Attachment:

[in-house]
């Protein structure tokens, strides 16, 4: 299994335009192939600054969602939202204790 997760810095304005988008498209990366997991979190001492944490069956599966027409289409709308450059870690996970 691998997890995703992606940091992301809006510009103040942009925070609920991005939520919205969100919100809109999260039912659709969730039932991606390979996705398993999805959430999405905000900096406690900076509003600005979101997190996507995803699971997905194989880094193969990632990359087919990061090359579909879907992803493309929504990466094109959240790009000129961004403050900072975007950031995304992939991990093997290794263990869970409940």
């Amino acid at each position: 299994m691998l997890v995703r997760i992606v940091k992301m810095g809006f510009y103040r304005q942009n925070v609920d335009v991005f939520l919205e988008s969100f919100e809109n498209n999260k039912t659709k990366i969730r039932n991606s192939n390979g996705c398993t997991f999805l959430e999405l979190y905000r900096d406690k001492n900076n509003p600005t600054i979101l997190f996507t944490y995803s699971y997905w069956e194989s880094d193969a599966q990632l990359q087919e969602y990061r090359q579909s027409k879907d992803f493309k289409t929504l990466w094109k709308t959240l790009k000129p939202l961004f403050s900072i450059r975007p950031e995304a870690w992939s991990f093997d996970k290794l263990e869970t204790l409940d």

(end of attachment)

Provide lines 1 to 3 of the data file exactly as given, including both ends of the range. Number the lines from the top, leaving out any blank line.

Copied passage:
[in-house]
């Protein structure tokens, strides 16, 4: 299994335009192939600054969602939202204790 997760810095304005988008498209990366997991979190001492944490069956599966027409289409709308450059870690996970 691998997890995703992606940091992301809006510009103040942009925070609920991005939520919205969100919100809109999260039912659709969730039932991606390979996705398993999805959430999405905000900096406690900076509003600005979101997190996507995803699971997905194989880094193969990632990359087919990061090359579909879907992803493309929504990466094109959240790009000129961004403050900072975007950031995304992939991990093997290794263990869970409940």
């Amino acid at each position: 299994m691998l997890v995703r997760i992606v940091k992301m810095g809006f510009y103040r304005q942009n925070v609920d335009v991005f939520l919205e988008s969100f919100e809109n498209n999260k039912t659709k990366i969730r039932n991606s192939n390979g996705c398993t997991f999805l959430e999405l979190y905000r900096d406690k001492n900076n509003p600005t600054i979101l997190f996507t944490y995803s699971y997905w069956e194989s880094d193969a599966q990632l990359q087919e969602y990061r090359q579909s027409k879907d992803f493309k289409t929504l990466w094109k709308t959240l790009k000129p939202l961004f403050s900072i450059r975007p950031e995304a870690w992939s991990f093997d996970k290794l263990e869970t204790l409940d």